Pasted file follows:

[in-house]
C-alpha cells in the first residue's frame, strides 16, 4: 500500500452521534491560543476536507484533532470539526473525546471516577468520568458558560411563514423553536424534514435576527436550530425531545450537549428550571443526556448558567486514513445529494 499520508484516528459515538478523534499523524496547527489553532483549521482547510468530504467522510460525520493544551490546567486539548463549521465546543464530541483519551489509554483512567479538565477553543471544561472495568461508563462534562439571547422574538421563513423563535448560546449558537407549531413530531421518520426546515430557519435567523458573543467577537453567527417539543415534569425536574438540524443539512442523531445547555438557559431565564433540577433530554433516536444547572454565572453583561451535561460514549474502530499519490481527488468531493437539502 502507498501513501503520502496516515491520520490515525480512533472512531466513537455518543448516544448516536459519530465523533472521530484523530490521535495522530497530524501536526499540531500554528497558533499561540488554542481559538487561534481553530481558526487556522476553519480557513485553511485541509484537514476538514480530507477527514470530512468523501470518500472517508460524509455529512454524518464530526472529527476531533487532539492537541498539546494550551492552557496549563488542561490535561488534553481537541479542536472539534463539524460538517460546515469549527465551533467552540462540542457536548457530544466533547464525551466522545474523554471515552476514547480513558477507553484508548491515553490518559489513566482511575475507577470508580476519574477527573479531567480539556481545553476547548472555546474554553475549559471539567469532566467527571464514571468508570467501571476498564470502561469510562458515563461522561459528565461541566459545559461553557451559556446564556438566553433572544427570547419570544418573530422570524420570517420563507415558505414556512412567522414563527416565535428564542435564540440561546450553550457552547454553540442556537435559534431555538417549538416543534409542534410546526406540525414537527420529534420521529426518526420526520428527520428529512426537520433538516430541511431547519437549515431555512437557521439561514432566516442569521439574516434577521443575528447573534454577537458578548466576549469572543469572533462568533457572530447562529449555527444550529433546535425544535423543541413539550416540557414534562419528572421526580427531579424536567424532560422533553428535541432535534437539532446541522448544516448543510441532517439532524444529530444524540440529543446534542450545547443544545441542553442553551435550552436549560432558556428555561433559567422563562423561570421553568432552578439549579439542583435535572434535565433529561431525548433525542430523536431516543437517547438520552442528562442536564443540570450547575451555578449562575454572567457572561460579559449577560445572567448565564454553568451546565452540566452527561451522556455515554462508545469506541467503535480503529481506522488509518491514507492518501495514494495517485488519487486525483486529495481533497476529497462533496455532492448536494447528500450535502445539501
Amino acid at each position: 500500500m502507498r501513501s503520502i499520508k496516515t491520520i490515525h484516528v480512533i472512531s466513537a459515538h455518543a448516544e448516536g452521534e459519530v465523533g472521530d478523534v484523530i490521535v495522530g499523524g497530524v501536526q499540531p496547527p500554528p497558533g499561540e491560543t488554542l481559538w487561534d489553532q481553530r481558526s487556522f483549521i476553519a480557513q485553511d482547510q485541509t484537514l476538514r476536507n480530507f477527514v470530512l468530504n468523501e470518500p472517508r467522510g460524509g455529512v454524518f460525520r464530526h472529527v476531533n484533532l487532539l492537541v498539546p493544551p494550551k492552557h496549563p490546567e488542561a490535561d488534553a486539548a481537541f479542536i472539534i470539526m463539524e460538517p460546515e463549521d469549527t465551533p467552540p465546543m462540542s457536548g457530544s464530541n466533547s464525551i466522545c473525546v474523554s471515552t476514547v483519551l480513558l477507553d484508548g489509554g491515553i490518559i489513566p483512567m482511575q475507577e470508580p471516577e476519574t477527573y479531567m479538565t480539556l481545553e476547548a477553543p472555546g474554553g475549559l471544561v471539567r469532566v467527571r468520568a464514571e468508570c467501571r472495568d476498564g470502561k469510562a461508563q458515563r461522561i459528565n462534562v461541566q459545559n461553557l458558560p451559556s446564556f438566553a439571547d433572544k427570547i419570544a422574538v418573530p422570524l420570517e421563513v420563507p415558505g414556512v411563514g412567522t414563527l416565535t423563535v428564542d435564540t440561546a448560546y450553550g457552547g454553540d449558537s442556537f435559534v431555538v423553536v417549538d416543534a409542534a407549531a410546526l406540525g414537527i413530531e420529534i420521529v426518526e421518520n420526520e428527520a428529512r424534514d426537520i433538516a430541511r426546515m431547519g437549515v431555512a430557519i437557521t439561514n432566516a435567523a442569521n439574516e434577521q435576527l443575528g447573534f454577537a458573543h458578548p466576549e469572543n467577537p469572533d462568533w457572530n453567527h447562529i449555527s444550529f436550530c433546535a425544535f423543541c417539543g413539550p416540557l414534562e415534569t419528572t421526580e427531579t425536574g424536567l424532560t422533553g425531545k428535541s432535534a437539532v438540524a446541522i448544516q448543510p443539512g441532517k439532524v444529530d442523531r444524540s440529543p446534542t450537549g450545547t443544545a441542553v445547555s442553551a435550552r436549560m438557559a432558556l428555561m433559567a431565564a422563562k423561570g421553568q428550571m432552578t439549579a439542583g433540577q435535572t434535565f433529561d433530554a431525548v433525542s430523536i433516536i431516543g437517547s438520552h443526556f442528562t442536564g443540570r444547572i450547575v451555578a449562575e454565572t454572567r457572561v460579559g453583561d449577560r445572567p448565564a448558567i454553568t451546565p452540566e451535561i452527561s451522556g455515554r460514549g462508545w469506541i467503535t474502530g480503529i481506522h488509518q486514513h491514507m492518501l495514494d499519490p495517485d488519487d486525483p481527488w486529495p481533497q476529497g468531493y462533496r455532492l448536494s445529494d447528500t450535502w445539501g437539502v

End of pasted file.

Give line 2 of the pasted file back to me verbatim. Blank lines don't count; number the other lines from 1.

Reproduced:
C-alpha cells in the first residue's frame, strides 16, 4: 500500500452521534491560543476536507484533532470539526473525546471516577468520568458558560411563514423553536424534514435576527436550530425531545450537549428550571443526556448558567486514513445529494 499520508484516528459515538478523534499523524496547527489553532483549521482547510468530504467522510460525520493544551490546567486539548463549521465546543464530541483519551489509554483512567479538565477553543471544561472495568461508563462534562439571547422574538421563513423563535448560546449558537407549531413530531421518520426546515430557519435567523458573543467577537453567527417539543415534569425536574438540524443539512442523531445547555438557559431565564433540577433530554433516536444547572454565572453583561451535561460514549474502530499519490481527488468531493437539502 502507498501513501503520502496516515491520520490515525480512533472512531466513537455518543448516544448516536459519530465523533472521530484523530490521535495522530497530524501536526499540531500554528497558533499561540488554542481559538487561534481553530481558526487556522476553519480557513485553511485541509484537514476538514480530507477527514470530512468523501470518500472517508460524509455529512454524518464530526472529527476531533487532539492537541498539546494550551492552557496549563488542561490535561488534553481537541479542536472539534463539524460538517460546515469549527465551533467552540462540542457536548457530544466533547464525551466522545474523554471515552476514547480513558477507553484508548491515553490518559489513566482511575475507577470508580476519574477527573479531567480539556481545553476547548472555546474554553475549559471539567469532566467527571464514571468508570467501571476498564470502561469510562458515563461522561459528565461541566459545559461553557451559556446564556438566553433572544427570547419570544418573530422570524420570517420563507415558505414556512412567522414563527416565535428564542435564540440561546450553550457552547454553540442556537435559534431555538417549538416543534409542534410546526406540525414537527420529534420521529426518526420526520428527520428529512426537520433538516430541511431547519437549515431555512437557521439561514432566516442569521439574516434577521443575528447573534454577537458578548466576549469572543469572533462568533457572530447562529449555527444550529433546535425544535423543541413539550416540557414534562419528572421526580427531579424536567424532560422533553428535541432535534437539532446541522448544516448543510441532517439532524444529530444524540440529543446534542450545547443544545441542553442553551435550552436549560432558556428555561433559567422563562423561570421553568432552578439549579439542583435535572434535565433529561431525548433525542430523536431516543437517547438520552442528562442536564443540570450547575451555578449562575454572567457572561460579559449577560445572567448565564454553568451546565452540566452527561451522556455515554462508545469506541467503535480503529481506522488509518491514507492518501495514494495517485488519487486525483486529495481533497476529497462533496455532492448536494447528500450535502445539501